I very seldom use others blogs in full, but here is a blog that contains a great deal of wisdom. It was originally written as a political piece and I have taken the political references out and represented it as purely a statement of wisdom. I beg the author’s forgiveness for doing so, but I believe I have represented his article truthfully.
Over the course of time, I have seen many people ruin and waste their lives. Good people, smart people, talented people who sacrificed the gift of existence to drugs, alcohol, bitterness, self-abuse, fear and anger. In every case, always, I felt the root cause was unacknowledged shame.
At some point, these people had come to confront — as we all must — their cowardice, their weakness, their dishonesty, or their foolishness. Unable to accept the pain of an honest assessment of their brokenness, they turned their eyes away and practiced denial instead. In an attempt to avoid the agony of their shame indefinitely, they created whole new philosophies of life. If, for instance, they had backed down when they should have stood up, they declared nothing was worth fighting for. If they lied when they should’ve spoken true, they declared truth was an illusion. If they succumbed to desire when they should have resisted, they decided discipline was a game for puritans and fools.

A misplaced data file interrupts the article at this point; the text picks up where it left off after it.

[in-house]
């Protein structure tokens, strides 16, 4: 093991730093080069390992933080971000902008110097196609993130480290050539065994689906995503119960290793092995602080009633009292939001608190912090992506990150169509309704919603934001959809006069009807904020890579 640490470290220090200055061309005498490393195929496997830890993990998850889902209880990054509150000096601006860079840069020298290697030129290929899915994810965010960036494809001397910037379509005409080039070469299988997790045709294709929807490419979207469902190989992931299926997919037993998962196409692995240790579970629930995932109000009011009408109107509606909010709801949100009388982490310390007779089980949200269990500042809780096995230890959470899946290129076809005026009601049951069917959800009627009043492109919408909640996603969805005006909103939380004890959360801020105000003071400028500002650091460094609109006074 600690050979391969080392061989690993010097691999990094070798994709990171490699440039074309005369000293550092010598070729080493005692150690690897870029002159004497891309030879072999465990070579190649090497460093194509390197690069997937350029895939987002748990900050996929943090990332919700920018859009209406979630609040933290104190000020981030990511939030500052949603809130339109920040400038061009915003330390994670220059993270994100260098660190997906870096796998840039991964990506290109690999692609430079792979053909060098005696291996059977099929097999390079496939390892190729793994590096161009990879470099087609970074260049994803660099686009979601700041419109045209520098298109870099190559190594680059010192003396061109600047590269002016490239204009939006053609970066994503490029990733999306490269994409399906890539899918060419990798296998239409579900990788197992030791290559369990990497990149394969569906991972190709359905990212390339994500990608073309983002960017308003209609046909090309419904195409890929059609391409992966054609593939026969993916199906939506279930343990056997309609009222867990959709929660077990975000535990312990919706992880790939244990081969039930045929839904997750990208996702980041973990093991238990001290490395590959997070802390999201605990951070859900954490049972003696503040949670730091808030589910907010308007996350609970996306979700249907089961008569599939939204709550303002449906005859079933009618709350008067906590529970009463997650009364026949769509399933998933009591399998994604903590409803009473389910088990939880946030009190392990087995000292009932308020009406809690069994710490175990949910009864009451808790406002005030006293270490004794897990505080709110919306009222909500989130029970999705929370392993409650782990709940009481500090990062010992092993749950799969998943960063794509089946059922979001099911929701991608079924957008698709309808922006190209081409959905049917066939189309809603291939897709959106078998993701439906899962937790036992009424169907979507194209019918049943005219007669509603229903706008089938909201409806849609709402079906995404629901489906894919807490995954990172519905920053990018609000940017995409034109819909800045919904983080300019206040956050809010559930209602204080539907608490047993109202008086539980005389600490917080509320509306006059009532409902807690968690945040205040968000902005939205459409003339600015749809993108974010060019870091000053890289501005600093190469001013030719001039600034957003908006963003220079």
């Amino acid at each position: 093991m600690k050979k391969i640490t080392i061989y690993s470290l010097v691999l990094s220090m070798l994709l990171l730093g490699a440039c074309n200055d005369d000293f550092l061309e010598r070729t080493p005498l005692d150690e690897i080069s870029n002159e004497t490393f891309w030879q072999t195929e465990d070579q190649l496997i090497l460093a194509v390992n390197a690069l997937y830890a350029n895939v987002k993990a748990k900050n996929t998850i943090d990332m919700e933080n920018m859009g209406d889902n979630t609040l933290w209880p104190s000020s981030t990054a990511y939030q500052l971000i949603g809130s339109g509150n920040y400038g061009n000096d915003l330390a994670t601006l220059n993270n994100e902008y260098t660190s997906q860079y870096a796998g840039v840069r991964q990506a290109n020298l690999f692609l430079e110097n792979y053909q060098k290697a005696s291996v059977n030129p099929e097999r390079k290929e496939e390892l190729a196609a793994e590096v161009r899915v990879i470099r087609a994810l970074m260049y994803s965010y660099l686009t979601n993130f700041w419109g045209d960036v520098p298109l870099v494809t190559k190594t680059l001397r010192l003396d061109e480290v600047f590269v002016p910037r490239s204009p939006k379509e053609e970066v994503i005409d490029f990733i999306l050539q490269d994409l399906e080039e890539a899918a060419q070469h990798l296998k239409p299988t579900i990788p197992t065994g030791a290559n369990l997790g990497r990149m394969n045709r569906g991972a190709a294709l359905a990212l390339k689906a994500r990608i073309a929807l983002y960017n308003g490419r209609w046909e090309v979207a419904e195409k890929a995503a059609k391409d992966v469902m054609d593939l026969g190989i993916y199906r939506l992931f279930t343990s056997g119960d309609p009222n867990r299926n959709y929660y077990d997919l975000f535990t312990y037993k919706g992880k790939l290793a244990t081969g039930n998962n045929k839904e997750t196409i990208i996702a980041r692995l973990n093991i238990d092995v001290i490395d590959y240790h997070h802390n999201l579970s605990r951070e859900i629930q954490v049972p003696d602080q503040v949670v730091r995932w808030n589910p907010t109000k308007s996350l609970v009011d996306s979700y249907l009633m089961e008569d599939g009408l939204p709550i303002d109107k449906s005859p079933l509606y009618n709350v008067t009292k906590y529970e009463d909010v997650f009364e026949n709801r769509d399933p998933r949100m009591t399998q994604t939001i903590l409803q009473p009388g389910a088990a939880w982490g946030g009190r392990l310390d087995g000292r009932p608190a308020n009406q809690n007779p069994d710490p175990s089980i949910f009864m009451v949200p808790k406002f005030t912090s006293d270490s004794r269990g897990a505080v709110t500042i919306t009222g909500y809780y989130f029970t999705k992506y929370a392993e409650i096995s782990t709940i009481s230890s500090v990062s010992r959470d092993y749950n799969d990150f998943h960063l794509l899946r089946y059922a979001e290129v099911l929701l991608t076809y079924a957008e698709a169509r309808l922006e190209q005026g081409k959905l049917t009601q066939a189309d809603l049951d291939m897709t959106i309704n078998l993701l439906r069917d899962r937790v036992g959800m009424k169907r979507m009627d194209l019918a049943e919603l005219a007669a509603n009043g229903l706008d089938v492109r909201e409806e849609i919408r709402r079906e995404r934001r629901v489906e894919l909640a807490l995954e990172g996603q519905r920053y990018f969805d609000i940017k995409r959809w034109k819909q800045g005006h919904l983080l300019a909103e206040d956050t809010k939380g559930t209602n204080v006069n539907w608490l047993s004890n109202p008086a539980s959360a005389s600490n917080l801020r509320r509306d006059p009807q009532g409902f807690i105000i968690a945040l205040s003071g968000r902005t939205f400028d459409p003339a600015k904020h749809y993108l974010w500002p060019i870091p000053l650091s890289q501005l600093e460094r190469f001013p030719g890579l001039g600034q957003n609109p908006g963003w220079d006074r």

In order to feel justified within this new philosophy, they not only had to continue in the bad behavior that shamed them in the first place, they had to condemn any good behavior that held the mirror up to their secret self-disgust. This always involved them in blatant self-contradiction. The person who believed there was no truth would accuse others of lying. The person who said all sexual behavior should be accepted would declare chastity unacceptable. The person who believed tolerance was the highest value would find those who disagreed intolerable.
Ultimately their stratagems of self-deception destroyed their integrity, and their hidden shame festered and ate away… well, everything; the whole joy of living.
My first reaction is genuine sadness over the many, many people of good will who are going to betray every value they profess to hold dear and double down on their error because they simply can’t bear to acknowledge the fact that they were wrong.
Over and over in my mind, I keep hearing the famous words of Oliver Cromwell: “I beseech you, in Christ, that you think it possible you may be mistaken!”
Article printed from Klavan On The Culture: http://pjmedia.com/andrewklavan
Published on Sunday, June 8, 2014 @ 4:57 AM CDT